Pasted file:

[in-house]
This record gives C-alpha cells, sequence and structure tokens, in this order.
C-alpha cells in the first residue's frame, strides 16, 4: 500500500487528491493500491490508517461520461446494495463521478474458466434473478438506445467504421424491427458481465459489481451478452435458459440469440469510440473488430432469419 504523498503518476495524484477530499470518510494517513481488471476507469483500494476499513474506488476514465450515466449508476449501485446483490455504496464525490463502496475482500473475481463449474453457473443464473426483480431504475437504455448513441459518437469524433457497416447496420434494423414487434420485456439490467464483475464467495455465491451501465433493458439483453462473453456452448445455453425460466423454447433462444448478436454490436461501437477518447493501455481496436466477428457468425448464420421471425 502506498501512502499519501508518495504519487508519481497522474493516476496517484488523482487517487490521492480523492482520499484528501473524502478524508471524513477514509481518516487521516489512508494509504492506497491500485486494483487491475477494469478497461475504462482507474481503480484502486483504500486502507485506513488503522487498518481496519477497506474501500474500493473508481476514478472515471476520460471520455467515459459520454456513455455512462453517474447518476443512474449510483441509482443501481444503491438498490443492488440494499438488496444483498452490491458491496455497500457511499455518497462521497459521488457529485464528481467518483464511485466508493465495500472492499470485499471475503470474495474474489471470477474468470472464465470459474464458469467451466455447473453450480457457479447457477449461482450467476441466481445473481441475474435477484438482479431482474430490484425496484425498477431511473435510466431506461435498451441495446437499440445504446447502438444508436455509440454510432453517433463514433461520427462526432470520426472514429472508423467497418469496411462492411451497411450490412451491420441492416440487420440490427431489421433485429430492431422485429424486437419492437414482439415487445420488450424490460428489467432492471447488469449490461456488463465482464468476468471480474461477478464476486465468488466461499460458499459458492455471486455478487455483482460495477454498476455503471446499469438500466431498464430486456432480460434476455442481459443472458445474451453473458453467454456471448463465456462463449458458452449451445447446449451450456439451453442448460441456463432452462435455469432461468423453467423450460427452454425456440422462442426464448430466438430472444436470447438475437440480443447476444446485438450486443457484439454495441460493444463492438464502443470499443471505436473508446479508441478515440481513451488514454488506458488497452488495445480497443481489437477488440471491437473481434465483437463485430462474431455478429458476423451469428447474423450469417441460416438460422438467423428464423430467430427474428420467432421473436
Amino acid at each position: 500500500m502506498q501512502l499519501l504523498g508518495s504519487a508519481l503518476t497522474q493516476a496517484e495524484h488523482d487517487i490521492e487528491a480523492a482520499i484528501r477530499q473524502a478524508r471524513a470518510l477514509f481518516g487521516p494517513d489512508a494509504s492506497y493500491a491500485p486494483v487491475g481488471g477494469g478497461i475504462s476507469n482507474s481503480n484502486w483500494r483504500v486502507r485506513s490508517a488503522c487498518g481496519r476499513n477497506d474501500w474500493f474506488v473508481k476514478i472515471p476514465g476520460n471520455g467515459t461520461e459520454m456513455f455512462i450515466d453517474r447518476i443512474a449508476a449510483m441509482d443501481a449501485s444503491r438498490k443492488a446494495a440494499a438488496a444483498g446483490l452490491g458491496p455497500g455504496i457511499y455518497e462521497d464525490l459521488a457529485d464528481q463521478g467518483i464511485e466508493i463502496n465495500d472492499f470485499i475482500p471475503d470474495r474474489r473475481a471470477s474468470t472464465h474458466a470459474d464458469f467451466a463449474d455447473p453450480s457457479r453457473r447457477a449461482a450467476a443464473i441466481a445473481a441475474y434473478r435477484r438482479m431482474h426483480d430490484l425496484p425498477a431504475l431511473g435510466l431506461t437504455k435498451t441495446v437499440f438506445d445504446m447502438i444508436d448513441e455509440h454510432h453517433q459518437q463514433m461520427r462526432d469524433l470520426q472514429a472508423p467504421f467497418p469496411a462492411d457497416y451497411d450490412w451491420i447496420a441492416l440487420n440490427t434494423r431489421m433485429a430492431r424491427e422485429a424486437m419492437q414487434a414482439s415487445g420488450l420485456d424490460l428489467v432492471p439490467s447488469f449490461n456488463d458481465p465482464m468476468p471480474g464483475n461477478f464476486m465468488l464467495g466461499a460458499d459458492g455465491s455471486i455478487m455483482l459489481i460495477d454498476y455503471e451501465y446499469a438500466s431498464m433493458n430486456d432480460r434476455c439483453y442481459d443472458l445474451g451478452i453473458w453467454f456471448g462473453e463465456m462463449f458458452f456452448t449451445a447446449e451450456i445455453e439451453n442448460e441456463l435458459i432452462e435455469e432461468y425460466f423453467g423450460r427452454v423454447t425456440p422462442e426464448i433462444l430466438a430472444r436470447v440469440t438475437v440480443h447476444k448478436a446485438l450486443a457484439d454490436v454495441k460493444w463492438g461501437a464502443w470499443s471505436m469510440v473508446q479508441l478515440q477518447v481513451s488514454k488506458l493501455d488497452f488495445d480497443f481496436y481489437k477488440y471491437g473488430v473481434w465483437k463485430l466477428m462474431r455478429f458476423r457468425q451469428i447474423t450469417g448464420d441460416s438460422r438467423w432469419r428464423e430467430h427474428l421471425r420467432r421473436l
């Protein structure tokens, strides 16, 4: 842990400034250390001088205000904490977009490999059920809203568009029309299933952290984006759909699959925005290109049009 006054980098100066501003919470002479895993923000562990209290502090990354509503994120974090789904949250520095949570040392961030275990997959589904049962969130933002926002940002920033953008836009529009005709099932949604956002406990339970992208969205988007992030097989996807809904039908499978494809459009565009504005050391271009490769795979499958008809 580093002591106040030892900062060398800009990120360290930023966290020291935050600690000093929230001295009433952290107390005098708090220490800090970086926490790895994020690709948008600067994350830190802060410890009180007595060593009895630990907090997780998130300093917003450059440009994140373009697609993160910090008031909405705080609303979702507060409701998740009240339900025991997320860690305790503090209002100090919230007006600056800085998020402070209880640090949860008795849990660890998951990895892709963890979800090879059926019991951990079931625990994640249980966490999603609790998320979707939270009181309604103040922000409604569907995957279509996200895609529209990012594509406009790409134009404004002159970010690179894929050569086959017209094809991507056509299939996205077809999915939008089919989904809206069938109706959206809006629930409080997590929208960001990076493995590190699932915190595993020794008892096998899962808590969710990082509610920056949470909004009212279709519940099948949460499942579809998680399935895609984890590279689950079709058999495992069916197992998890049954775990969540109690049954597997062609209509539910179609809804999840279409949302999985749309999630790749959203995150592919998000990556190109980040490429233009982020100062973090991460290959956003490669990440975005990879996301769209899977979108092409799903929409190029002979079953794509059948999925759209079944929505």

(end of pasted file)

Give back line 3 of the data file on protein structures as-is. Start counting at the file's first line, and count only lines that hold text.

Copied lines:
C-alpha cells in the first residue's frame, strides 16, 4: 500500500487528491493500491490508517461520461446494495463521478474458466434473478438506445467504421424491427458481465459489481451478452435458459440469440469510440473488430432469419 504523498503518476495524484477530499470518510494517513481488471476507469483500494476499513474506488476514465450515466449508476449501485446483490455504496464525490463502496475482500473475481463449474453457473443464473426483480431504475437504455448513441459518437469524433457497416447496420434494423414487434420485456439490467464483475464467495455465491451501465433493458439483453462473453456452448445455453425460466423454447433462444448478436454490436461501437477518447493501455481496436466477428457468425448464420421471425 502506498501512502499519501508518495504519487508519481497522474493516476496517484488523482487517487490521492480523492482520499484528501473524502478524508471524513477514509481518516487521516489512508494509504492506497491500485486494483487491475477494469478497461475504462482507474481503480484502486483504500486502507485506513488503522487498518481496519477497506474501500474500493473508481476514478472515471476520460471520455467515459459520454456513455455512462453517474447518476443512474449510483441509482443501481444503491438498490443492488440494499438488496444483498452490491458491496455497500457511499455518497462521497459521488457529485464528481467518483464511485466508493465495500472492499470485499471475503470474495474474489471470477474468470472464465470459474464458469467451466455447473453450480457457479447457477449461482450467476441466481445473481441475474435477484438482479431482474430490484425496484425498477431511473435510466431506461435498451441495446437499440445504446447502438444508436455509440454510432453517433463514433461520427462526432470520426472514429472508423467497418469496411462492411451497411450490412451491420441492416440487420440490427431489421433485429430492431422485429424486437419492437414482439415487445420488450424490460428489467432492471447488469449490461456488463465482464468476468471480474461477478464476486465468488466461499460458499459458492455471486455478487455483482460495477454498476455503471446499469438500466431498464430486456432480460434476455442481459443472458445474451453473458453467454456471448463465456462463449458458452449451445447446449451450456439451453442448460441456463432452462435455469432461468423453467423450460427452454425456440422462442426464448430466438430472444436470447438475437440480443447476444446485438450486443457484439454495441460493444463492438464502443470499443471505436473508446479508441478515440481513451488514454488506458488497452488495445480497443481489437477488440471491437473481434465483437463485430462474431455478429458476423451469428447474423450469417441460416438460422438467423428464423430467430427474428420467432421473436